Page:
The dictionary defines a commencement as “a beginning, start, opening.” So the Spring Commencement Ceremony at Shawnee State University Saturday was less about leaving college and more about looking to the future with anticipation.
“I have an inkling, a suspicion that getting to where all of you are sitting here today, you probably didn’t do it alone,” SSU President Rick Kurtz told the graduates.
With those words, Kurtz gave credit to the faculty and had them stand, then addressed thousands of others who arrived early to get a seat.
“There’s another group here today that deserves all your recognition, your applause,” Kurtz said. “That’s all these people I see sitting back here. You don’t get here alone. It takes a support team, a pit crew, and for that we have parents; we have significant others; we have siblings; we have friends and the list goes on.”
The students were asked to turn around and give an ovation to those in attendance, which they did.
Nearly 490 Shawnee State University students graduated at this year’s Spring Commencement Ceremony Saturday morning on the Alumni Green on the campus of SSU.
Sixteen students graduated with master’s degrees, 294 with bachelor’s degrees, and 179 with associate degrees. Several SSU graduates graduated with honors, with 36 graduating Summa Cum Laude, 47 Magna Cum Laude and 77 Cum Laude.
The SSU class of 2016 included students from throughout Ohio and the nation, with international students from China, Saudi Arabia and the United Kingdom.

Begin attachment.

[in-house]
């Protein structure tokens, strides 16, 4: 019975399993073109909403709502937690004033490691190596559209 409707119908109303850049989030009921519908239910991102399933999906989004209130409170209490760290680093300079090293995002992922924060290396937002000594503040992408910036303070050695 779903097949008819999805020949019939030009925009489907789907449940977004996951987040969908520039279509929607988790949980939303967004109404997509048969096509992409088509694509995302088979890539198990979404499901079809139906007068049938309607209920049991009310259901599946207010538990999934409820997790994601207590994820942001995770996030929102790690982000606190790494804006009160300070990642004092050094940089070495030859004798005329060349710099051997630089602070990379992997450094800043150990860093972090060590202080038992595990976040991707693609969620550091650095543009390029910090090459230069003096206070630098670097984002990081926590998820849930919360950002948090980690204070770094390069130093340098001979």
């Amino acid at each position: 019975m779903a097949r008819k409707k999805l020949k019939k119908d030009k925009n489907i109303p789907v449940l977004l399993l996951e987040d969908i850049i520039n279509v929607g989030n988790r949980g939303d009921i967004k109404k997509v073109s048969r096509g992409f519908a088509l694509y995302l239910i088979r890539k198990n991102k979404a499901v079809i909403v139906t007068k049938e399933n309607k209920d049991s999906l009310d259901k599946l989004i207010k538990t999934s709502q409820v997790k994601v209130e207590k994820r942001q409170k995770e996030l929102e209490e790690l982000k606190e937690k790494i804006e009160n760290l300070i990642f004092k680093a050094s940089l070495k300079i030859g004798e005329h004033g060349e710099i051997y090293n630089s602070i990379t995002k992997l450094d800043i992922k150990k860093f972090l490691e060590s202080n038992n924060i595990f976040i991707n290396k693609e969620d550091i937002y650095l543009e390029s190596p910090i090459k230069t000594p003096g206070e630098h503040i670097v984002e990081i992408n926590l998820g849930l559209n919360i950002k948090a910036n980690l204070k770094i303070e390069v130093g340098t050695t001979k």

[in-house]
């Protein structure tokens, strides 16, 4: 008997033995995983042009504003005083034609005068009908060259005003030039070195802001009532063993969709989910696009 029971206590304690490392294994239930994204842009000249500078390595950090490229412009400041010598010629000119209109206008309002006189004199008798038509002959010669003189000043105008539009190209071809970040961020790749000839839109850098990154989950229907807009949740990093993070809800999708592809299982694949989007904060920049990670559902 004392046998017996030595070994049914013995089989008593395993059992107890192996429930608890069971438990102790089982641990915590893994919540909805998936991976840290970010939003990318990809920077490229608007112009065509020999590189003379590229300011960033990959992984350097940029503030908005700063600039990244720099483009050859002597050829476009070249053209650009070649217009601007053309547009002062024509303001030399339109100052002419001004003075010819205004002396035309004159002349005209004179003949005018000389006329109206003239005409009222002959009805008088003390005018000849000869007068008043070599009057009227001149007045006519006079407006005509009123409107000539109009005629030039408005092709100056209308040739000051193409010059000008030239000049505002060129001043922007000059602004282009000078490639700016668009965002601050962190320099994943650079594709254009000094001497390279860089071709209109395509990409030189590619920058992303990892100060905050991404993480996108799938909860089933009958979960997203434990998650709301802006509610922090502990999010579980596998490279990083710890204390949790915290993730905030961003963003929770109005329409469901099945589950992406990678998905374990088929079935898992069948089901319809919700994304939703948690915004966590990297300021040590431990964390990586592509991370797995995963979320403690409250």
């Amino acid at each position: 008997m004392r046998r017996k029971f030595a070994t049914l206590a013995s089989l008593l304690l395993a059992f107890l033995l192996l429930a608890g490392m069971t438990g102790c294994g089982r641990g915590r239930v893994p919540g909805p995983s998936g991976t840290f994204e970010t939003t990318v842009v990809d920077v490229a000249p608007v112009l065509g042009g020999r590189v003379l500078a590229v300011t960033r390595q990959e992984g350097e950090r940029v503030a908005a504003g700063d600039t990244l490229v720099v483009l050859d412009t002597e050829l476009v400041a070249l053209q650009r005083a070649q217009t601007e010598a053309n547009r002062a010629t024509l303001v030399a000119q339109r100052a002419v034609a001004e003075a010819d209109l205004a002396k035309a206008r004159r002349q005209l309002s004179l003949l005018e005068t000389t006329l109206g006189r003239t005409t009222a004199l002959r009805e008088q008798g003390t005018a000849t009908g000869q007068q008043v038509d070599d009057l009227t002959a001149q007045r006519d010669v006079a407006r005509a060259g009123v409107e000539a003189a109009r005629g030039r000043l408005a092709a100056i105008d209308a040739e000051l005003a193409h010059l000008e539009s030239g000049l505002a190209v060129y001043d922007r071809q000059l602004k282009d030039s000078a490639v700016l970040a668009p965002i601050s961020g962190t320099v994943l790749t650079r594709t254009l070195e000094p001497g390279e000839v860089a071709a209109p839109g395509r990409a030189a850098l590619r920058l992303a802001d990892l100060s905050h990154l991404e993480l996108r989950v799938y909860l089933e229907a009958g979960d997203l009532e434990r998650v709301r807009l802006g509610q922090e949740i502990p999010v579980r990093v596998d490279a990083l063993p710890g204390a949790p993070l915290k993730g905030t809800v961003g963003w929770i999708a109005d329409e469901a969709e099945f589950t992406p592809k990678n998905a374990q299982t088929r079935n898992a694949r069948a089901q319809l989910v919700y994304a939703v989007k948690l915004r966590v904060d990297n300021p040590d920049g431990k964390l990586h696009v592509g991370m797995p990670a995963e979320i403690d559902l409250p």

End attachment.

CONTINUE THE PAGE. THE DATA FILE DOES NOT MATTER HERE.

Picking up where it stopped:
Four thousand seats were filled immediately and for the rest who arrived to attend the ceremonies, it was standing room only.
State Representative Terry Johnson (R-McDermott) delivered the keynote address.
Johnson related a story about his years growing up on Scioto County’s Duck Run where he said he enjoyed throwing rocks into the creek.
“Every time I threw in a rock, concentric waves propagated from the point of impact. I was fascinated by the symmetry that unfolded before me,” Johnson said. “And by the way those tiny waves spread out, they only diminished when they hit the surrounding shores. Many years later — thinking about my countless hours of casting rocks into still waters — I came to understand that human interactions behave in a very similar fashion. Everytime we do something that impacts others, we spread our energy, our influence through them.
“If we do something positive; if we lift and inspire people; if we show them such things as kindness, understanding, forgiveness and mercy, influence will propagate slowly, steadily, inexoribly away from us as a pulse of positive energy. The more energetic or the more powerful the initial positive act then the further the ripples will go.”
Johnson told the crowd, “We are all interconnected and we are all in this together and even if we choose to do nothing at all, that too has consequences.”
Johnson, was, in effect, returning to his roots.
“I’ve got a long history with Shawnee State University,” Johnson told the Daily Times. “When I came out of high school in 1975, I went to Shawnee State Community College. I took two accounting classes at the vocational school. They had some satellite classes going on out there and then I was down at Massie Hall for my initial quarter and then I didn’t actually graduate with a degree until 1o years later.”
Johnson got a history degree from Ohio University, but when he made a decision not be go to law school, and instead to become a physician, he then got two years of pre-med at SSU.
“It’s one of the best things I ever did and it had a huge impact on what I did for my career,” Johnson said. “I love Shawnee State and anything that I can possibly do to help that school, I’m going to do.”
Reach Frank Lewis at 740-353-3101, ext. 1928, or on Twitter @franklewis.
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